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					NR Dec-03

                                            Carcinoid Tumors (Bronchial/lung)
Kulke, M, and R. Mayer. “Carcinoid tumors.” NEJM 340(11): 858-68.
Goldfinger and Sitaraman. “Treatment of carcinoid tumors and the carcinoid syndrome.” UpToDate v11.3.
Key Points:
• Carcinoid tumors are classified by location and by histology and have variable presentations
• Carcinoid syndrome varies in incidence based on location (common in small bowel, rare in lung)
• Typical bronchial carcinoid has a better prognosis than other primary lung cancers when respectable
• Somatostatin analogues can treat symptoms of syndrome and stabilize tumor, but there are limited options for
   tumor regression
• Neuroendocrine cells with granules (epitheilial, enterochromaffin-like, subepithelial)
• Secrete hormones and biogenic amines: serotonin, corticotropin, histamine, dopamine, substance P, neurotensin, prostaglandins,
• Classification by location
        o Foregut (lungs, bronchi, stomach)
        o Midgut (small intestine, appendix, proximal large bowel)
        o Hindgut (distal colon, rectum)
• Classification by differentiation (well or poorly differentiated)
• Incidence: 1-2 per 100,000 (may be higher because of indolence)
• Carcinoid syndrome:
        o Diarrhea, wheezing, flushing
        o Right-sided valvular heart disease (fibrous endocardial thickening -> TR, TS, PR, PS; unknown mechanism)
        o Associated more with small bowel tumors than other subtypes

Lung and bronchial carcinoid
• 2% of primary lung tumors
• Derived from Kulchitsky cells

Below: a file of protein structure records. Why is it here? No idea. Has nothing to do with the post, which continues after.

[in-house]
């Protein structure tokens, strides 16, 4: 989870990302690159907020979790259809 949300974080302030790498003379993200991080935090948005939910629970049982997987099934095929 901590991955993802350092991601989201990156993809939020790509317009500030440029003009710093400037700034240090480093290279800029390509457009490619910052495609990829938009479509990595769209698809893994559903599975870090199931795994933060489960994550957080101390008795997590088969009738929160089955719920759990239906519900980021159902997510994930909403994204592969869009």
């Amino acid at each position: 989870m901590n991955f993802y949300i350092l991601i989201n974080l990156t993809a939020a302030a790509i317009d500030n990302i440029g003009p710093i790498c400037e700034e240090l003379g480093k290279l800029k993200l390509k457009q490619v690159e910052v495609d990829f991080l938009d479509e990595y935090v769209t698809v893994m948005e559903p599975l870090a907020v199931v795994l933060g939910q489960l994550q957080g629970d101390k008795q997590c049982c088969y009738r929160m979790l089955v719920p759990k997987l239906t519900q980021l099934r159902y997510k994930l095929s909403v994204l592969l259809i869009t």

• Typical well-differentiated neuroendocrine:
       o Presents in 5th decade
       o Symptoms of recurrent pneumonia, cough, hemoptysis, or chest pain
       o Cushing’s due to corticotrophin, less common acromegaly due to growth hormone-releasing factor
       o Carcinoid syndrome (serotonin) in less than 5%
       o Perihilar, indolent with metastases in <15%
       o Histology: epithelial, minor atypia with rare mitoses
       o 5 year survival >90% with resection
• Apytical well-differentiated neuroendocrine: (1/3)
       o Older patients
       o Larger, more peripheral
       o Aggressive, 30-50% metastases
       o Histology: epithelial, atypical, increased mitoses, areas of necrosis

See review article for carcinoids at other locations

Metastatic carcinoid tumors
• Evaluation
       o Abdominal CT to r/o metastases (LFTS not sensitive) – before and after IV contrast (hypervascular and isodense after
       o 24 hour 5-HIAA (hydroxyindoleacetic acid)
• Clinical course: variable

• Somatostatin analogues (octreotide/lanreotide)
       o Receptors on 80% of tumors (G-coupled receptor) -> relieve symptoms of carcinoid syndrome
       o Tumor stabilization, but rarely lead to tumor regression
• Interferon: under study, tumor stabilization
• Chemotherapy: poor response
• Embolization and chemoembolization for liver metastases